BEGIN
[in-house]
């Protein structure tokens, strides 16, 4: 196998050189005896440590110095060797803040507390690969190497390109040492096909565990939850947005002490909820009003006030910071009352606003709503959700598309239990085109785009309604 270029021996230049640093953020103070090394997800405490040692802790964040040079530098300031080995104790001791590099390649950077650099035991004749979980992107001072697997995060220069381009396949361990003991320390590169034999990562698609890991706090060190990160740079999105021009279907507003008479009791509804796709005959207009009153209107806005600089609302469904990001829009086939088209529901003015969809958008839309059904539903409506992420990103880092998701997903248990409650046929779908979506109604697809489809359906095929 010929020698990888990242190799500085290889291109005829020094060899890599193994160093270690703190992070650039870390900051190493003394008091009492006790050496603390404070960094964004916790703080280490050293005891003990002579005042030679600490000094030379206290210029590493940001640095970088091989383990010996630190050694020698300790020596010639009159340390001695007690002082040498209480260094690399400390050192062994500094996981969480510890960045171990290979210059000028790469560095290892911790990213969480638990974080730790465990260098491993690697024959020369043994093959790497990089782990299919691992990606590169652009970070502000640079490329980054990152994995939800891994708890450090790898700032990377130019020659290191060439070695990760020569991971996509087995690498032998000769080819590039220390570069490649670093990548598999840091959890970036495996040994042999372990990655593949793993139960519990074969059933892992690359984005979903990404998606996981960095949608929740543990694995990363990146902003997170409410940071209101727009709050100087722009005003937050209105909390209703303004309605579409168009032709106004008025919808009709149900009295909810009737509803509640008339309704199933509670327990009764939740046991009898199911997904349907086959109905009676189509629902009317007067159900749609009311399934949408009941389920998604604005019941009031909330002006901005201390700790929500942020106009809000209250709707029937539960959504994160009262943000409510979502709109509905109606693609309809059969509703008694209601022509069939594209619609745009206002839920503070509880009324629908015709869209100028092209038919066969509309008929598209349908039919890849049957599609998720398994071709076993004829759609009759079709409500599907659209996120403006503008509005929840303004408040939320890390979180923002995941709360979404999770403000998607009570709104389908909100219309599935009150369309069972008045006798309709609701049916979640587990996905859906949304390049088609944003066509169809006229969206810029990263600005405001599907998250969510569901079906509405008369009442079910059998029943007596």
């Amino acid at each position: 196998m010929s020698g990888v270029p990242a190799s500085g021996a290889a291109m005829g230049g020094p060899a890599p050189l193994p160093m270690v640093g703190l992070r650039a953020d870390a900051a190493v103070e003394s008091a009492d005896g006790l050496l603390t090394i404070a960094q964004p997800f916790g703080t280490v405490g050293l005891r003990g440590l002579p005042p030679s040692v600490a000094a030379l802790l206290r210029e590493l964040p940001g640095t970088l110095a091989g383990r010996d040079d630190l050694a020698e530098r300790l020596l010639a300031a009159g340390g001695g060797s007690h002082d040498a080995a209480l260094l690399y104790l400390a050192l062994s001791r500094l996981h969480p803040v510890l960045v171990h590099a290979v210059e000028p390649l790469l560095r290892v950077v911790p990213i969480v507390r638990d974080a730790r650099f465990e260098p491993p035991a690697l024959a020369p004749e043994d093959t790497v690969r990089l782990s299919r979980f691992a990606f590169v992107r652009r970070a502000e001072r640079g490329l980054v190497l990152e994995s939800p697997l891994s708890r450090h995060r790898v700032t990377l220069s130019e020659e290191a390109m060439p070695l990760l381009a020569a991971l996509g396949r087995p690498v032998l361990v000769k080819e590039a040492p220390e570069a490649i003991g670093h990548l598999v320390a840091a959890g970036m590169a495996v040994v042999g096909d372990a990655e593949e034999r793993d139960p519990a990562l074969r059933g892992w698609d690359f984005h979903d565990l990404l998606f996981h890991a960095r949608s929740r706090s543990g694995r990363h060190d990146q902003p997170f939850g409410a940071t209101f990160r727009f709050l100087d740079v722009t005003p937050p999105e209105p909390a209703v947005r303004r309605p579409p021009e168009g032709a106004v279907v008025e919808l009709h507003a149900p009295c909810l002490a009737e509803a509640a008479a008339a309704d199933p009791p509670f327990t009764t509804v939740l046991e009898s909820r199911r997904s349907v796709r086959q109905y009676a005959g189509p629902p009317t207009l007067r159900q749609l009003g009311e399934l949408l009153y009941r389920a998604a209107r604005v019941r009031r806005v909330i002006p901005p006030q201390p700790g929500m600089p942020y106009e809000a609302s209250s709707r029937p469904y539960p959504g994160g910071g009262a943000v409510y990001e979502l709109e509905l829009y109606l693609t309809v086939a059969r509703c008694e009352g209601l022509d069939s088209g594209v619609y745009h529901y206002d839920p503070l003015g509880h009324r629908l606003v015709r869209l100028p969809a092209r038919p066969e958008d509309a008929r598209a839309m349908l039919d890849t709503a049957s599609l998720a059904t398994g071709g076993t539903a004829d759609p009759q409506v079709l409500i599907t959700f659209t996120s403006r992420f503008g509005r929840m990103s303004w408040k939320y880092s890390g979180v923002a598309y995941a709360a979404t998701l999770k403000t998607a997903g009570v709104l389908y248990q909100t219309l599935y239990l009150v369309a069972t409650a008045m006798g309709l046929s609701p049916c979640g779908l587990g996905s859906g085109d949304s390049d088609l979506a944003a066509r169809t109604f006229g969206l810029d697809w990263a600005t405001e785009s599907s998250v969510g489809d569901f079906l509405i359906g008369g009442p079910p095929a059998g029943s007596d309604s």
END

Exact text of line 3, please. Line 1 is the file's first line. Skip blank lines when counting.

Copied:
């Amino acid at each position: 196998m010929s020698g990888v270029p990242a190799s500085g021996a290889a291109m005829g230049g020094p060899a890599p050189l193994p160093m270690v640093g703190l992070r650039a953020d870390a900051a190493v103070e003394s008091a009492d005896g006790l050496l603390t090394i404070a960094q964004p997800f916790g703080t280490v405490g050293l005891r003990g440590l002579p005042p030679s040692v600490a000094a030379l802790l206290r210029e590493l964040p940001g640095t970088l110095a091989g383990r010996d040079d630190l050694a020698e530098r300790l020596l010639a300031a009159g340390g001695g060797s007690h002082d040498a080995a209480l260094l690399y104790l400390a050192l062994s001791r500094l996981h969480p803040v510890l960045v171990h590099a290979v210059e000028p390649l790469l560095r290892v950077v911790p990213i969480v507390r638990d974080a730790r650099f465990e260098p491993p035991a690697l024959a020369p004749e043994d093959t790497v690969r990089l782990s299919r979980f691992a990606f590169v992107r652009r970070a502000e001072r640079g490329l980054v190497l990152e994995s939800p697997l891994s708890r450090h995060r790898v700032t990377l220069s130019e020659e290191a390109m060439p070695l990760l381009a020569a991971l996509g396949r087995p690498v032998l361990v000769k080819e590039a040492p220390e570069a490649i003991g670093h990548l598999v320390a840091a959890g970036m590169a495996v040994v042999g096909d372990a990655e593949e034999r793993d139960p519990a990562l074969r059933g892992w698609d690359f984005h979903d565990l990404l998606f996981h890991a960095r949608s929740r706090s543990g694995r990363h060190d990146q902003p997170f939850g409410a940071t209101f990160r727009f709050l100087d740079v722009t005003p937050p999105e209105p909390a209703v947005r303004r309605p579409p021009e168009g032709a106004v279907v008025e919808l009709h507003a149900p009295c909810l002490a009737e509803a509640a008479a008339a309704d199933p009791p509670f327990t009764t509804v939740l046991e009898s909820r199911r997904s349907v796709r086959q109905y009676a005959g189509p629902p009317t207009l007067r159900q749609l009003g009311e399934l949408l009153y009941r389920a998604a209107r604005v019941r009031r806005v909330i002006p901005p006030q201390p700790g929500m600089p942020y106009e809000a609302s209250s709707r029937p469904y539960p959504g994160g910071g009262a943000v409510y990001e979502l709109e509905l829009y109606l693609t309809v086939a059969r509703c008694e009352g209601l022509d069939s088209g594209v619609y745009h529901y206002d839920p503070l003015g509880h009324r629908l606003v015709r869209l100028p969809a092209r038919p066969e958008d509309a008929r598209a839309m349908l039919d890849t709503a049957s599609l998720a059904t398994g071709g076993t539903a004829d759609p009759q409506v079709l409500i599907t959700f659209t996120s403006r992420f503008g509005r929840m990103s303004w408040k939320y880092s890390g979180v923002a598309y995941a709360a979404t998701l999770k403000t998607a997903g009570v709104l389908y248990q909100t219309l599935y239990l009150v369309a069972t409650a008045m006798g309709l046929s609701p049916c979640g779908l587990g996905s859906g085109d949304s390049d088609l979506a944003a066509r169809t109604f006229g969206l810029d697809w990263a600005t405001e785009s599907s998250v969510g489809d569901f079906l509405i359906g008369g009442p079910p095929a059998g029943s007596d309604s």